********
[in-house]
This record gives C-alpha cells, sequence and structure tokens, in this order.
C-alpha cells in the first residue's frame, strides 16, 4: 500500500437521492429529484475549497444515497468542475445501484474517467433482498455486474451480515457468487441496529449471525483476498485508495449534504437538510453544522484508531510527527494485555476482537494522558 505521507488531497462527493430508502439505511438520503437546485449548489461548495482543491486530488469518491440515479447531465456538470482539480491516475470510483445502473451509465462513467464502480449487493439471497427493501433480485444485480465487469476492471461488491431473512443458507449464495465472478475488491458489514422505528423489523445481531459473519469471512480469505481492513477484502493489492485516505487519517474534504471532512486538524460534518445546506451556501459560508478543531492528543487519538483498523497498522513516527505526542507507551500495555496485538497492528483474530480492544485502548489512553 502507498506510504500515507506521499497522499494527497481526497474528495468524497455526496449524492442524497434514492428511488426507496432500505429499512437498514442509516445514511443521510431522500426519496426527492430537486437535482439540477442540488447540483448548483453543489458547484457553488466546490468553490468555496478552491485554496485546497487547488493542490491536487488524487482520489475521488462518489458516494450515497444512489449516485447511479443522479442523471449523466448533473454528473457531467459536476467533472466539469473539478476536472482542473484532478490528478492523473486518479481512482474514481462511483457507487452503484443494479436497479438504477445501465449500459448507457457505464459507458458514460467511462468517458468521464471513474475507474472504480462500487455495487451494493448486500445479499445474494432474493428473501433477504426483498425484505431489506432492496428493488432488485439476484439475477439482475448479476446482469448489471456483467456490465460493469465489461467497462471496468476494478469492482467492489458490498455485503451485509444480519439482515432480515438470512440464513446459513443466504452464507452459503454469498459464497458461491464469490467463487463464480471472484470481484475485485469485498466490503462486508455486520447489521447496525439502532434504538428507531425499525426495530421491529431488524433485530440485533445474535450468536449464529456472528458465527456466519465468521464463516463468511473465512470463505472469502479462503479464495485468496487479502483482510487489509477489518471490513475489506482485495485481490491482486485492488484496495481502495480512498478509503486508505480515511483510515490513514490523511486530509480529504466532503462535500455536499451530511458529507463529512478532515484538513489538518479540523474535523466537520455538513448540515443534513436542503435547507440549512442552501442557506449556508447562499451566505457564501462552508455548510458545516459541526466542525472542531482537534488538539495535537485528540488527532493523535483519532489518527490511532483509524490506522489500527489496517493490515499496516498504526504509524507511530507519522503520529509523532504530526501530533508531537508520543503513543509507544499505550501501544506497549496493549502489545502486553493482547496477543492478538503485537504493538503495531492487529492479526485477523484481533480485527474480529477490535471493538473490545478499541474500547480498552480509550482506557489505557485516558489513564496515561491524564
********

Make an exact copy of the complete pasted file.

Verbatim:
[in-house]
This record gives C-alpha cells, sequence and structure tokens, in this order.
C-alpha cells in the first residue's frame, strides 16, 4: 500500500437521492429529484475549497444515497468542475445501484474517467433482498455486474451480515457468487441496529449471525483476498485508495449534504437538510453544522484508531510527527494485555476482537494522558 505521507488531497462527493430508502439505511438520503437546485449548489461548495482543491486530488469518491440515479447531465456538470482539480491516475470510483445502473451509465462513467464502480449487493439471497427493501433480485444485480465487469476492471461488491431473512443458507449464495465472478475488491458489514422505528423489523445481531459473519469471512480469505481492513477484502493489492485516505487519517474534504471532512486538524460534518445546506451556501459560508478543531492528543487519538483498523497498522513516527505526542507507551500495555496485538497492528483474530480492544485502548489512553 502507498506510504500515507506521499497522499494527497481526497474528495468524497455526496449524492442524497434514492428511488426507496432500505429499512437498514442509516445514511443521510431522500426519496426527492430537486437535482439540477442540488447540483448548483453543489458547484457553488466546490468553490468555496478552491485554496485546497487547488493542490491536487488524487482520489475521488462518489458516494450515497444512489449516485447511479443522479442523471449523466448533473454528473457531467459536476467533472466539469473539478476536472482542473484532478490528478492523473486518479481512482474514481462511483457507487452503484443494479436497479438504477445501465449500459448507457457505464459507458458514460467511462468517458468521464471513474475507474472504480462500487455495487451494493448486500445479499445474494432474493428473501433477504426483498425484505431489506432492496428493488432488485439476484439475477439482475448479476446482469448489471456483467456490465460493469465489461467497462471496468476494478469492482467492489458490498455485503451485509444480519439482515432480515438470512440464513446459513443466504452464507452459503454469498459464497458461491464469490467463487463464480471472484470481484475485485469485498466490503462486508455486520447489521447496525439502532434504538428507531425499525426495530421491529431488524433485530440485533445474535450468536449464529456472528458465527456466519465468521464463516463468511473465512470463505472469502479462503479464495485468496487479502483482510487489509477489518471490513475489506482485495485481490491482486485492488484496495481502495480512498478509503486508505480515511483510515490513514490523511486530509480529504466532503462535500455536499451530511458529507463529512478532515484538513489538518479540523474535523466537520455538513448540515443534513436542503435547507440549512442552501442557506449556508447562499451566505457564501462552508455548510458545516459541526466542525472542531482537534488538539495535537485528540488527532493523535483519532489518527490511532483509524490506522489500527489496517493490515499496516498504526504509524507511530507519522503520529509523532504530526501530533508531537508520543503513543509507544499505550501501544506497549496493549502489545502486553493482547496477543492478538503485537504493538503495531492487529492479526485477523484481533480485527474480529477490535471493538473490545478499541474500547480498552480509550482506557489505557485516558489513564496515561491524564